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Alberta Premier Jason Kenney says throne speech spectacularly missed the mark

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CALGARY — Alberta Premier Jason Kenney says the federal government's throne speech spectacularly missed the mark for the province.

He said there was nothing in the Trudeau government's plan for the ailing energy industry that has suffered thousands of job losses.

"Yesterday's throne speech included 6,783 words," Kenney said Thursday during a media teleconference. "Not one of them was about the largest industry sector in the Canadian economy. Not one of them mentioned our oil and gas sector, which helped to pull Canada through the last global recession.

"Not one word recognizing the crisis in that sector and in energy-producing provinces like Alberta."

The Liberals' throne speech said that if they don't first tackle the pandemic, they can't move forward on previous commitments to fight climate change or to address systemic racism and economic inequality.

Kenney said premiers had called on the federal government to focus on two priorities: the economy and jobs, and health.

"These issues were not addressed," he said. "There was space for every bright, shiny object, every possible political distraction. Kooky academic theories like intersectionality found their way into yesterday's throne speech."

Intersectionality is a theory that people have unique experiences of discrimination. It suggests governments look at anything that can marginalize people by gender, race, class or sexual orientation.

Kenney said there wasn't anything in the speech to address federal health transfers to the provinces as they cope with an aging population and the pandemic.

Instead, the throne speech featured policies, such as the clean fuel standards, that could further hurt the oil industry, he added.

"All we are asking of the government of Canada is to let this province and our resource industry to get off their knees, to get back onto our feet during the largest economic contraction since the Great Depression."

The speech, he said, showed a complete lack of understanding about the current economic crisis.

"It was a fantasy plan for a mythical country that only exists apparently in the minds of Ottawa Liberals and like-minded Laurentian elites, and that forgets about the regions and the resource workers who have been the motor of Canadian prosperity."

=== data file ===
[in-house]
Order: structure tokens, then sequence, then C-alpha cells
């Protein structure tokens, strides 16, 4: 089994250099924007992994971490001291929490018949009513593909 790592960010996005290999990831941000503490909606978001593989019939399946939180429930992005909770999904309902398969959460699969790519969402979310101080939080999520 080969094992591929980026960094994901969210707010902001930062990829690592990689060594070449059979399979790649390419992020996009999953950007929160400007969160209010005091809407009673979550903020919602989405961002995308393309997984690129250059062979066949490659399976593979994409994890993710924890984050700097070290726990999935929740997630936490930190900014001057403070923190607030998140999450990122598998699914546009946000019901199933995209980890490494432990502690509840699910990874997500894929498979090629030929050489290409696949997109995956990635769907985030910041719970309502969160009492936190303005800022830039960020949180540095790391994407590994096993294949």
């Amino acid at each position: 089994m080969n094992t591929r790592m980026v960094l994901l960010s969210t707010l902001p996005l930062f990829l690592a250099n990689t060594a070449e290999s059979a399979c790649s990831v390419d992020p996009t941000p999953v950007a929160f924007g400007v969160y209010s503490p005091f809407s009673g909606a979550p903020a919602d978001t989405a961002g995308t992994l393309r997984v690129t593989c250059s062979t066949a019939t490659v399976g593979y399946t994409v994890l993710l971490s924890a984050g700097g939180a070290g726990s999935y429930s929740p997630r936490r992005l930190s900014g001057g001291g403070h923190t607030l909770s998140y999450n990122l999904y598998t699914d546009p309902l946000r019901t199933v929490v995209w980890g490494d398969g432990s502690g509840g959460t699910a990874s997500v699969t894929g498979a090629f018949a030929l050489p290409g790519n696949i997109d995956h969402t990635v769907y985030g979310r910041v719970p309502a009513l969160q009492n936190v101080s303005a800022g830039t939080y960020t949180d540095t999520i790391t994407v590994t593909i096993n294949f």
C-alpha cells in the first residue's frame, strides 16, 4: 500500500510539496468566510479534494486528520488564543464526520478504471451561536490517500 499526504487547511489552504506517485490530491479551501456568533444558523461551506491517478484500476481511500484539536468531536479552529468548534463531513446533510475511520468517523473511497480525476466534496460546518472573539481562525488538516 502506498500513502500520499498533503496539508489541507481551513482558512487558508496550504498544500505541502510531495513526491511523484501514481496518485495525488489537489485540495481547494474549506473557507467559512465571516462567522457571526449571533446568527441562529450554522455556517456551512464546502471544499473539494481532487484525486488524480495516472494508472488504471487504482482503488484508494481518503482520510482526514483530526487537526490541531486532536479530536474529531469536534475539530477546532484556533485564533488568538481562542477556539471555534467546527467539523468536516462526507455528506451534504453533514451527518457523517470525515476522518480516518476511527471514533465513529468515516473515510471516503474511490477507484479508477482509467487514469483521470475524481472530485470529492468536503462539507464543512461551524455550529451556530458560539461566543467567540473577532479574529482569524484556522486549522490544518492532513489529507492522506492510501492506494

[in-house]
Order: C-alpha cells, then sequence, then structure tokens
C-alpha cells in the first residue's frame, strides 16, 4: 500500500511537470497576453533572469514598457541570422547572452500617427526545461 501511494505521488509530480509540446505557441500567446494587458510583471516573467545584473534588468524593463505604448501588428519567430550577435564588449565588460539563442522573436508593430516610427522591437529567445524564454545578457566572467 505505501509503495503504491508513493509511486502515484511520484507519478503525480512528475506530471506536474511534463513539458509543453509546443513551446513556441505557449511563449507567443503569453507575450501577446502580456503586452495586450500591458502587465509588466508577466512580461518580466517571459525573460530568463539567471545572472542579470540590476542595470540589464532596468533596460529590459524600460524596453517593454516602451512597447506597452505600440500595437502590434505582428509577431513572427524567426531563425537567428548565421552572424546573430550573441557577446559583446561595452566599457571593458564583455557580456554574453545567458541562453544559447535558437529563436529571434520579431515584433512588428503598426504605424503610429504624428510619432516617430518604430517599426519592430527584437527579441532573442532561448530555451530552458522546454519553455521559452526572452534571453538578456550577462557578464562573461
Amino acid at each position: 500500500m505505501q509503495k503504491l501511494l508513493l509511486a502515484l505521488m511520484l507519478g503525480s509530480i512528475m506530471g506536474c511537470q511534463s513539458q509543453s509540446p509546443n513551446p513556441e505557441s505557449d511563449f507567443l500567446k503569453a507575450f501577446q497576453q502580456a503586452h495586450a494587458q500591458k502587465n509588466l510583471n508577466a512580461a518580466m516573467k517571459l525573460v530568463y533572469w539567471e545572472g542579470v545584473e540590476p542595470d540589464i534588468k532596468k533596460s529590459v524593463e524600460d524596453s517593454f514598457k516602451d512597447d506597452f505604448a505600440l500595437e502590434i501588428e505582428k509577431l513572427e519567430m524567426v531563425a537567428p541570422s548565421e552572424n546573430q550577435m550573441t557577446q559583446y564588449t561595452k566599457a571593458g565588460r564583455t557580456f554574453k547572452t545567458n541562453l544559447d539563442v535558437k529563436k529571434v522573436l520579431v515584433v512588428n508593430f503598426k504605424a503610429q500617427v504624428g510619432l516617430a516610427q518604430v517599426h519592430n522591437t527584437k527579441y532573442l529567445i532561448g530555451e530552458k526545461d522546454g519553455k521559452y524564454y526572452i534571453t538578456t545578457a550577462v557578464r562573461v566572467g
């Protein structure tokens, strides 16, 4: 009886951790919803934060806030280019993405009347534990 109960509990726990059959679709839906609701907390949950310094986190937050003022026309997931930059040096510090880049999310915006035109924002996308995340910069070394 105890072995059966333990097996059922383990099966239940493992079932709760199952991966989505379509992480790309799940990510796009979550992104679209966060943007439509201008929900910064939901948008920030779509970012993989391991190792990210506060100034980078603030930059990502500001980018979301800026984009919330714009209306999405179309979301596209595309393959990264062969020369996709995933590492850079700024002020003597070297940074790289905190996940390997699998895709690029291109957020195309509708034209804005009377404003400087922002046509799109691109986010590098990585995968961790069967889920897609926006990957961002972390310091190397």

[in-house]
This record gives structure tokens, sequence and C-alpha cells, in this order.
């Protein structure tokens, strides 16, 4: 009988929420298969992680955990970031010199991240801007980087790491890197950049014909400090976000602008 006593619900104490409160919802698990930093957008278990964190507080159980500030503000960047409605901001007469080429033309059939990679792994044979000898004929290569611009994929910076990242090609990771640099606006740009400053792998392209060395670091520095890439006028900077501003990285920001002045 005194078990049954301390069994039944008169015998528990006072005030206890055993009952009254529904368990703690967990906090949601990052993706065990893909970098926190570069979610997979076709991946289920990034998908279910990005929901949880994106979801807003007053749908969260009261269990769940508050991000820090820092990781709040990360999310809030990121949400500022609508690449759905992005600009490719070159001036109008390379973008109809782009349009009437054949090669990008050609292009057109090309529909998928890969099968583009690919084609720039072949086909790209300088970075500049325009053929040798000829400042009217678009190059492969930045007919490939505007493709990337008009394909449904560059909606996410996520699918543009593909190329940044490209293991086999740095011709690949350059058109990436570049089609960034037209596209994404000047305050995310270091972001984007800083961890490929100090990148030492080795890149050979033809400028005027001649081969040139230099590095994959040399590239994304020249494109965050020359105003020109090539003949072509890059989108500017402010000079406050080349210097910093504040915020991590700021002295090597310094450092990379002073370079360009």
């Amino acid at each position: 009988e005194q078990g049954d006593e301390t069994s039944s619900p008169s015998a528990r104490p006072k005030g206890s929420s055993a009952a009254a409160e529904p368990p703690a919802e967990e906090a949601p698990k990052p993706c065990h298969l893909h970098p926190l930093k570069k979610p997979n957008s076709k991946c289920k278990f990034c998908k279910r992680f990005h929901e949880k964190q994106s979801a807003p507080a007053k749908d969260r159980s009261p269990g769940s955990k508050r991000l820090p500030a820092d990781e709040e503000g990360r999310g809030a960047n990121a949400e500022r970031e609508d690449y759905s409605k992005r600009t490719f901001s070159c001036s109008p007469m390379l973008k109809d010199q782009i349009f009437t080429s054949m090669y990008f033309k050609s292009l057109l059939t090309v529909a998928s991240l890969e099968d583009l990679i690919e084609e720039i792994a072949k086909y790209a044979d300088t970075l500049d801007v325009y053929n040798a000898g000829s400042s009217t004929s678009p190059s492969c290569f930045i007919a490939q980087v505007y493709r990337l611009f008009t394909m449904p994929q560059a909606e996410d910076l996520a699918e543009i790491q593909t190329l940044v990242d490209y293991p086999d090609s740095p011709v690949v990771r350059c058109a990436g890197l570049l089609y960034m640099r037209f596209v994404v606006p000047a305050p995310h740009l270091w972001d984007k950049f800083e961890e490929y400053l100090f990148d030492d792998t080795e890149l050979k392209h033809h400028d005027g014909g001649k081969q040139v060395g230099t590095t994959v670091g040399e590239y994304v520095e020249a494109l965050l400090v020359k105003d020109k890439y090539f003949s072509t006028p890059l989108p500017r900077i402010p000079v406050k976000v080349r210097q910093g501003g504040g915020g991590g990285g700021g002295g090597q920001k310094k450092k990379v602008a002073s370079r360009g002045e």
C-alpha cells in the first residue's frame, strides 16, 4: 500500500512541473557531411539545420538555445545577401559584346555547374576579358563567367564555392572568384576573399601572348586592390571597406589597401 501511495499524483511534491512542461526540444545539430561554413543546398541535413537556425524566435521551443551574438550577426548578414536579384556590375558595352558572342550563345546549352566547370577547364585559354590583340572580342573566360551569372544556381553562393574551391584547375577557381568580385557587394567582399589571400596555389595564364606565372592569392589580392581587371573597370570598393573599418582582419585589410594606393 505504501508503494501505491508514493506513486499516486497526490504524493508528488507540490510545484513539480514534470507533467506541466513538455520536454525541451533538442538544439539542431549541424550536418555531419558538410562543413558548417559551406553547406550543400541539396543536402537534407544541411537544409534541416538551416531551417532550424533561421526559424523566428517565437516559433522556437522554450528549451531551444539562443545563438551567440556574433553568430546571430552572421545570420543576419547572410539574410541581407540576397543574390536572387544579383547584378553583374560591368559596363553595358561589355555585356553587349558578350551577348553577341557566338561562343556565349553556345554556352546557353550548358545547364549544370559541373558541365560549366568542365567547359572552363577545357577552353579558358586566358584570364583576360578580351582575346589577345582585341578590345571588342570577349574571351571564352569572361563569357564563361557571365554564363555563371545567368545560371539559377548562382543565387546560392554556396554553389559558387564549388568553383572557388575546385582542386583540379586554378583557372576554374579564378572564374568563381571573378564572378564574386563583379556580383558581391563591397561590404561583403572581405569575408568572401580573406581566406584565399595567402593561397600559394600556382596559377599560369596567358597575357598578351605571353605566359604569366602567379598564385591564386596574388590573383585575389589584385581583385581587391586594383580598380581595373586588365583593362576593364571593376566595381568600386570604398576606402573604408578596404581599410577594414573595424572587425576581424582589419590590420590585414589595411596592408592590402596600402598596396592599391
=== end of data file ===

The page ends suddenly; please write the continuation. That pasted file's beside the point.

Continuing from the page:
Kenney said Canada needs Alberta's energy for a real economic recovery.

He also said Ottawa needs to recognize the fiscal calamity Alberta faces and should give the province $6.5 billion in fiscal stabilization payments.

Opposition NDP Leader Rachel Notley said she was alarmed by Kenney's comments.

"The premier is so desperate to distract Albertans from his inability to create jobs and restart economic growth that he is continuing his fake fight with Ottawa at the expense of the best interest of the people he was elected to represent," she said in a statement. 

The throne speech promised to do whatever it takes to protect Canadians' lives and provide financial support for as long as the pandemic continues, including an extension of the 75 per cent emergency wage subsidy through to next summer.

It also promised expanded emergency loans for businesses and targeted financial support for industries hardest hit by the pandemic, including travel, tourism and hospitality.

The speech promised over the longer term to work with the provinces to set national standards for long-term care facilities, where more than 80 per cent of Canada's COVID-19-related deaths have occurred, and to set up a universal pharmacare program.

Kenney said Alberta would opt out of pharmacare.

"We don't need politicians and bureaucrats in Ottawa micromanaging ... our health priorities," he said.

Notley said that's a self-serving decision that would undermine the quality and affordability of health care for millions of Albertans.

The throne speech also promised to make action on climate change the "cornerstone" of its plan to create one million new jobs.

-- By Colette Derworiz in Edmonton

This report by The Canadian Press was first published Sept. 24, 2020.

The Canadian Press




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